Do you hear the air suspension compressor kick in at all?
If not, we need to do further troubleshooting. How can you check if the air suspension compressor is not working / engaging.
Check voltage at the air compressor
- Locate the air suspension compressor. It is behind the front bumper. Right under the headlight. You can access it by removing the plastic cover in the wheel well.
- Check if power is going to the air suspension compressor. You can unplug the electrical connector that goes to the air suspension compressor, as shown in the picture below.
- Use a multimeter to test if there is 12-volt power at the connector. If you don’t have a multimeter, consider getting one as they are very useful when it comes to car troubleshooting, here is a list of highly rated digital multimeters. Remember that you need to press the Raise Vehicle button to engage the compressor as it does not work constantly.
If you get a very low reading, then we need to look at the relay and the fuse. If there is no power going to the air suspension compressor, check the air suspension fuse and relay. Here is a picture that shows no power to the air suspension pump.
The next step would be to use a professional diagnostic scanner such as the iCarsoft MB II to check the fault codes for the Air Suspension Control Unit. You will have to invest around $200 on the scanner, but it will pay for itself in a short period. If you plan on owning a Mercedes-Benz for a while, then consider investing on one of the advanced OBD II scanners mentioned above. It will make troubleshooting your Mercedes-Benz much more easy. You will be able to check any of control units for fault codes and reset them.
Failed, defective air suspension compressor / pump.
If there is 12 volt or higher going to the air suspension compressor, but the compressor does not engage then you have a defective air suspension compressor. Another symptoms that generally points to a failed air compressor is when your Mercedes-Benz is completely lowered to the ground on all four wheels. Follow these instructions on how to change the air suspension compressor.
Follow these DIY instructions on how to replace the air compressor.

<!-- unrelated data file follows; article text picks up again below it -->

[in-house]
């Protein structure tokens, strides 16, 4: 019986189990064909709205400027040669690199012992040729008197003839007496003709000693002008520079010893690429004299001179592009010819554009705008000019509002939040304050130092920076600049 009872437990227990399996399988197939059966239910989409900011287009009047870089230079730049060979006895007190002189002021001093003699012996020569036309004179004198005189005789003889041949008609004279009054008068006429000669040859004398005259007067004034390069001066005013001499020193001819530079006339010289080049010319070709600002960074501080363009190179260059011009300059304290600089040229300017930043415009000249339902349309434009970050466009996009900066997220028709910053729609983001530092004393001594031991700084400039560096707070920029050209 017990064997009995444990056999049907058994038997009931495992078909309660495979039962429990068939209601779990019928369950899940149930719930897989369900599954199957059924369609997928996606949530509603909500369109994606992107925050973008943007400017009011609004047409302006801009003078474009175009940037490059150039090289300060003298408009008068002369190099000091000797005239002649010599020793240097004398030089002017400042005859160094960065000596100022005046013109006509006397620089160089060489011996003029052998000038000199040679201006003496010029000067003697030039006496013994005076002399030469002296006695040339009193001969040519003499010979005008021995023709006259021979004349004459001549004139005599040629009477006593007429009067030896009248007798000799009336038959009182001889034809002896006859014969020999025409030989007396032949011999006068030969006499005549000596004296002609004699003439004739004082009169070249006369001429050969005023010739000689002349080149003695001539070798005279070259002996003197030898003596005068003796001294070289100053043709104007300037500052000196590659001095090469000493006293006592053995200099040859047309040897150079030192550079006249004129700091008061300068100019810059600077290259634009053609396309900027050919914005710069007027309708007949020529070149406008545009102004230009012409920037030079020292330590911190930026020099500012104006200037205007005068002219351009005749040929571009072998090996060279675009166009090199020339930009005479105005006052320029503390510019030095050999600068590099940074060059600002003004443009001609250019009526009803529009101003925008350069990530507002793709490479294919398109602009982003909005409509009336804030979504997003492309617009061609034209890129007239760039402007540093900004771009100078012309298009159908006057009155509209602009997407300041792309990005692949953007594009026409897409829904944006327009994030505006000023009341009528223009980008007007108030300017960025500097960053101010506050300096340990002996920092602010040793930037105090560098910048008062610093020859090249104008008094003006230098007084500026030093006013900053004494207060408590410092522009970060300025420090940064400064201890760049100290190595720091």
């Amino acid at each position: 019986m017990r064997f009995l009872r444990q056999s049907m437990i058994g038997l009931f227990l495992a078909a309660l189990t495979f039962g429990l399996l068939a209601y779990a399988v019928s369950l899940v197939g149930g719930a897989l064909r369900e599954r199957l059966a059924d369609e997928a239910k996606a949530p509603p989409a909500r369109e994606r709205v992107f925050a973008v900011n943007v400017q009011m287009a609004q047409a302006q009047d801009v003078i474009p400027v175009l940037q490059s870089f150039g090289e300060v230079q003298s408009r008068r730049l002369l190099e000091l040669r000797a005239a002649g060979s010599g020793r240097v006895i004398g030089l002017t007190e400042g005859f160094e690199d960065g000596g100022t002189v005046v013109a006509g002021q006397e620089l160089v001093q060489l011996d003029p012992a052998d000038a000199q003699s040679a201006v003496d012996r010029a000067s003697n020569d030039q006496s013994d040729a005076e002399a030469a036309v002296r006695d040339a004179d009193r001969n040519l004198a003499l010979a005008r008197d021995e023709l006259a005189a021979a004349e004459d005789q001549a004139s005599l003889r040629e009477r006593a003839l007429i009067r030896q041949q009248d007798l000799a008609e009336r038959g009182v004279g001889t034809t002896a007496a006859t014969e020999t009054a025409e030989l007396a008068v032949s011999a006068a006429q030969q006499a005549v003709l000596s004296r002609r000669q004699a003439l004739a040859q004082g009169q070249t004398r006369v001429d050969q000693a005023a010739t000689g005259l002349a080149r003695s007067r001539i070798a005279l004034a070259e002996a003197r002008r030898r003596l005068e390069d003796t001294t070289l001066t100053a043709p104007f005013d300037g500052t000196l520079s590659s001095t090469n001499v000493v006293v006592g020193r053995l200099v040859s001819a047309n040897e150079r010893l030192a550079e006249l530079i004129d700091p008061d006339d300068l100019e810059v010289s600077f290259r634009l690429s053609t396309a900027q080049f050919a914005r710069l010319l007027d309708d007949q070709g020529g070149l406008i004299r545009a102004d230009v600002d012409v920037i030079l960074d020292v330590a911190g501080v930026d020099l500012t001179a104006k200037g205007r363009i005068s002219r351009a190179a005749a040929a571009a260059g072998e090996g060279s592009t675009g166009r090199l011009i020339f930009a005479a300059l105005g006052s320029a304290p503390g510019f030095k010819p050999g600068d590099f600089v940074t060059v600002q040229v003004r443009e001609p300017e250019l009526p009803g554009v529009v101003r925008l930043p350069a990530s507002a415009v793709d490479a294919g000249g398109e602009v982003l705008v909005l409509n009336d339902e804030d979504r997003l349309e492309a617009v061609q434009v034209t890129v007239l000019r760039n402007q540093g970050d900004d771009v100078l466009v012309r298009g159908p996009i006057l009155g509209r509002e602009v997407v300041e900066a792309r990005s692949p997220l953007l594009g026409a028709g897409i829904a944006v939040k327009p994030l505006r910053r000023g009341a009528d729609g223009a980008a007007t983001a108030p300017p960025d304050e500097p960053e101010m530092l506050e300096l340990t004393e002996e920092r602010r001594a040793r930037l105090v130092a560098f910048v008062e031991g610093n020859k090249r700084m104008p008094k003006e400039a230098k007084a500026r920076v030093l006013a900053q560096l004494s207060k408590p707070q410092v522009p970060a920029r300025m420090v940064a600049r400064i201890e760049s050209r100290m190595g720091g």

Failed Air Strut
If one of the air struts fails, typically the vehicle will fall only on the front or rear end, depending where the faulty air strut is located. This is because if one of the failed air struts is on the front passenger side, the driver side will also sag. Only one strut on the front is not able to keep the front of the car up. If you investigate closely, you may notice that as the front or the back of the car drops, it will drop more on one side than the other. The wheel where you see the car lowered the most, is typically the air strut that may be leaking. There are top seals in the strut that fail or wear and over time, they will develop air leaks.
You have the option of replacing the air strut with a new one, but if you get a quote on this repair, you may end up regretting that you bought a Mercedes-Benz. Don’t worry; there are a couple of Do It Yourself solutions to this problem that will not break the bank.
- You can use Epoxy Hack(Cheap and Dirty Repair, usually works)
- Airmatic Strut Shock Repair Kit (Official repair, still much less expensive that strut replacement)
These solutions have shown to work. Some auto repair shops may not try the epoxy solution, as they can’t guarantee their work, plus they don’t make much profit. If you don’t feel comfortable with the two solutions mentioned above your next best bet would be to install a refurbished or new Arnott air strut. They are a little bit more expensive that the two solutions proposed above but still cheaper than replacing with dealer parts. You can find Arnott air suspension compressor and struts on Amazon. You can check the latest prices by visiting the Arnott air suspension Online Products
This is the least expensive solution. It is not guaranteed as how long this will last. It can last for years or months. It may be worth trying, but do some research before you decide to try this approach. You can complete this repair in just a few hours if you have the patience and about $20 to invest. This is what you will need.
Required Tools and Materials
Click here to download instructions on how to perform this repair provided by robledoch BenzWorld Member.